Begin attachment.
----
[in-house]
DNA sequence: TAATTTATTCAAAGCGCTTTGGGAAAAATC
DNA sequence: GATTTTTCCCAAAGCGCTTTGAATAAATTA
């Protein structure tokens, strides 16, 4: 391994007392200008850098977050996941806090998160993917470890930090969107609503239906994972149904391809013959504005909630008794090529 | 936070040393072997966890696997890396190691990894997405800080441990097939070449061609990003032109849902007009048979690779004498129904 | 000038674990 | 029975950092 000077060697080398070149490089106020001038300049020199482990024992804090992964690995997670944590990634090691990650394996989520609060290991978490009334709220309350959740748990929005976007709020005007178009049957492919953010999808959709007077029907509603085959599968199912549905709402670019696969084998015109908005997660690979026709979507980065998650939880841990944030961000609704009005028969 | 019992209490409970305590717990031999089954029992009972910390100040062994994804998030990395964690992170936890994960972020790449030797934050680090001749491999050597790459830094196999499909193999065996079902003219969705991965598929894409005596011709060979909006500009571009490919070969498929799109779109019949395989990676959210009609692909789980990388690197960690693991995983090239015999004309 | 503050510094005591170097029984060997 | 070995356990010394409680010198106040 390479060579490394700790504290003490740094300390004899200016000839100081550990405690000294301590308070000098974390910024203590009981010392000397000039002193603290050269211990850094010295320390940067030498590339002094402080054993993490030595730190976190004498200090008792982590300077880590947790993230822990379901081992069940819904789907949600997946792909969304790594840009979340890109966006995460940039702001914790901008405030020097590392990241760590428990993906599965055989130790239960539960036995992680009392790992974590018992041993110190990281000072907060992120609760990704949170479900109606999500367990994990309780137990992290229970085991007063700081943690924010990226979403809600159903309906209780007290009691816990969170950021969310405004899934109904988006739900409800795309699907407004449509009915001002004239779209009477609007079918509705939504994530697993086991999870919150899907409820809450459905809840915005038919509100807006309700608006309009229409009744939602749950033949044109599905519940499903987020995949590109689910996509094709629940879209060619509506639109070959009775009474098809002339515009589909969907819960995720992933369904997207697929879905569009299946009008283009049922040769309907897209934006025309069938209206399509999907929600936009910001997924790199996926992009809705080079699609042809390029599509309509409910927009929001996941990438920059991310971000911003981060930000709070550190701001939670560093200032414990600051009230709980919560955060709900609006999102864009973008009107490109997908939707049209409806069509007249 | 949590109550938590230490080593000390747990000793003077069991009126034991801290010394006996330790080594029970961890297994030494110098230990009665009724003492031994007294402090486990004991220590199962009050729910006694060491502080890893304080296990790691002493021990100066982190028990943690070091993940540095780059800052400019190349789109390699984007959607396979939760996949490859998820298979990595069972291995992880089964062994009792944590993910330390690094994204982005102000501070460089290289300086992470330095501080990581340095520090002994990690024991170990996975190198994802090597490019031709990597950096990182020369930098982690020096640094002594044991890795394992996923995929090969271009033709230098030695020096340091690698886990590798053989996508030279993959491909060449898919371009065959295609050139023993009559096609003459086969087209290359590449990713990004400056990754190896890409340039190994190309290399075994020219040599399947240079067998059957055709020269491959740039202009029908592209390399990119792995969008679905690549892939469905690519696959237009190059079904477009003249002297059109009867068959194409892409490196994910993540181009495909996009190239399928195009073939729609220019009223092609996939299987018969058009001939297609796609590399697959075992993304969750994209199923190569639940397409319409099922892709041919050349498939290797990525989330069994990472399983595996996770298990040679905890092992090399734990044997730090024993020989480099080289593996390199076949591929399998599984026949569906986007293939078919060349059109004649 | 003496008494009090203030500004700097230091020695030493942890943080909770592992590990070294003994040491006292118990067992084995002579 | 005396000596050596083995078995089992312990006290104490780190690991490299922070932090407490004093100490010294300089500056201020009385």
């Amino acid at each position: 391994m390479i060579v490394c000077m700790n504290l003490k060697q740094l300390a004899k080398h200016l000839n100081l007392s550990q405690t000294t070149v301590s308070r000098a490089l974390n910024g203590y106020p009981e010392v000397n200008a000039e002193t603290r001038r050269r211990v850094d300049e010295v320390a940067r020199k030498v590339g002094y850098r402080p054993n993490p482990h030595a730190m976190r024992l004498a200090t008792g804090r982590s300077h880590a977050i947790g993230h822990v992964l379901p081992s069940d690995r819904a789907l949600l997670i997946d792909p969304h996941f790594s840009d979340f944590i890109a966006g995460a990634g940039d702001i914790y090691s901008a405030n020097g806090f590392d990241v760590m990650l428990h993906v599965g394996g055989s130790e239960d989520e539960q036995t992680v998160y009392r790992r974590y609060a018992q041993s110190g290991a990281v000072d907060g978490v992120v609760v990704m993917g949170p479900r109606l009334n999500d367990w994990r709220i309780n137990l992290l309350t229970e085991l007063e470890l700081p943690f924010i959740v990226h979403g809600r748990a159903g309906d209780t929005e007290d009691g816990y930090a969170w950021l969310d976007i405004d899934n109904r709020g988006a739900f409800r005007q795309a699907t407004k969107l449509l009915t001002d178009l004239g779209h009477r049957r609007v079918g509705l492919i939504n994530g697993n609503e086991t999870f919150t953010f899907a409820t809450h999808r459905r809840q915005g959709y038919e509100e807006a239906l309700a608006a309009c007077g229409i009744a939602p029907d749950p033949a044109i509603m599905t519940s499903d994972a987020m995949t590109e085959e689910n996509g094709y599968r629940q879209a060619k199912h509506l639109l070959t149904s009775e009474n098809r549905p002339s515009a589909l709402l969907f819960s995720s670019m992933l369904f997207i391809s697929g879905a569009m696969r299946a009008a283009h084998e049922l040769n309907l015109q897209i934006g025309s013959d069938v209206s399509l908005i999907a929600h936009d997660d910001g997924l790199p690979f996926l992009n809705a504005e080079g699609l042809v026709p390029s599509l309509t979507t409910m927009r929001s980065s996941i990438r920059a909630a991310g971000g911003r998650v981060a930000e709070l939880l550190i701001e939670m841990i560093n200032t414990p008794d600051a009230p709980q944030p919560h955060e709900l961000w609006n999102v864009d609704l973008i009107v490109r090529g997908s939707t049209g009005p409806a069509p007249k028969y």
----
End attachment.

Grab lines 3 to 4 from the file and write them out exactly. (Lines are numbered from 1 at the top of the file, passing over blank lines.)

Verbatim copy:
DNA sequence: GATTTTTCCCAAAGCGCTTTGAATAAATTA
């Protein structure tokens, strides 16, 4: 391994007392200008850098977050996941806090998160993917470890930090969107609503239906994972149904391809013959504005909630008794090529 | 936070040393072997966890696997890396190691990894997405800080441990097939070449061609990003032109849902007009048979690779004498129904 | 000038674990 | 029975950092 000077060697080398070149490089106020001038300049020199482990024992804090992964690995997670944590990634090691990650394996989520609060290991978490009334709220309350959740748990929005976007709020005007178009049957492919953010999808959709007077029907509603085959599968199912549905709402670019696969084998015109908005997660690979026709979507980065998650939880841990944030961000609704009005028969 | 019992209490409970305590717990031999089954029992009972910390100040062994994804998030990395964690992170936890994960972020790449030797934050680090001749491999050597790459830094196999499909193999065996079902003219969705991965598929894409005596011709060979909006500009571009490919070969498929799109779109019949395989990676959210009609692909789980990388690197960690693991995983090239015999004309 | 503050510094005591170097029984060997 | 070995356990010394409680010198106040 390479060579490394700790504290003490740094300390004899200016000839100081550990405690000294301590308070000098974390910024203590009981010392000397000039002193603290050269211990850094010295320390940067030498590339002094402080054993993490030595730190976190004498200090008792982590300077880590947790993230822990379901081992069940819904789907949600997946792909969304790594840009979340890109966006995460940039702001914790901008405030020097590392990241760590428990993906599965055989130790239960539960036995992680009392790992974590018992041993110190990281000072907060992120609760990704949170479900109606999500367990994990309780137990992290229970085991007063700081943690924010990226979403809600159903309906209780007290009691816990969170950021969310405004899934109904988006739900409800795309699907407004449509009915001002004239779209009477609007079918509705939504994530697993086991999870919150899907409820809450459905809840915005038919509100807006309700608006309009229409009744939602749950033949044109599905519940499903987020995949590109689910996509094709629940879209060619509506639109070959009775009474098809002339515009589909969907819960995720992933369904997207697929879905569009299946009008283009049922040769309907897209934006025309069938209206399509999907929600936009910001997924790199996926992009809705080079699609042809390029599509309509409910927009929001996941990438920059991310971000911003981060930000709070550190701001939670560093200032414990600051009230709980919560955060709900609006999102864009973008009107490109997908939707049209409806069509007249 | 949590109550938590230490080593000390747990000793003077069991009126034991801290010394006996330790080594029970961890297994030494110098230990009665009724003492031994007294402090486990004991220590199962009050729910006694060491502080890893304080296990790691002493021990100066982190028990943690070091993940540095780059800052400019190349789109390699984007959607396979939760996949490859998820298979990595069972291995992880089964062994009792944590993910330390690094994204982005102000501070460089290289300086992470330095501080990581340095520090002994990690024991170990996975190198994802090597490019031709990597950096990182020369930098982690020096640094002594044991890795394992996923995929090969271009033709230098030695020096340091690698886990590798053989996508030279993959491909060449898919371009065959295609050139023993009559096609003459086969087209290359590449990713990004400056990754190896890409340039190994190309290399075994020219040599399947240079067998059957055709020269491959740039202009029908592209390399990119792995969008679905690549892939469905690519696959237009190059079904477009003249002297059109009867068959194409892409490196994910993540181009495909996009190239399928195009073939729609220019009223092609996939299987018969058009001939297609796609590399697959075992993304969750994209199923190569639940397409319409099922892709041919050349498939290797990525989330069994990472399983595996996770298990040679905890092992090399734990044997730090024993020989480099080289593996390199076949591929399998599984026949569906986007293939078919060349059109004649 | 003496008494009090203030500004700097230091020695030493942890943080909770592992590990070294003994040491006292118990067992084995002579 | 005396000596050596083995078995089992312990006290104490780190690991490299922070932090407490004093100490010294300089500056201020009385």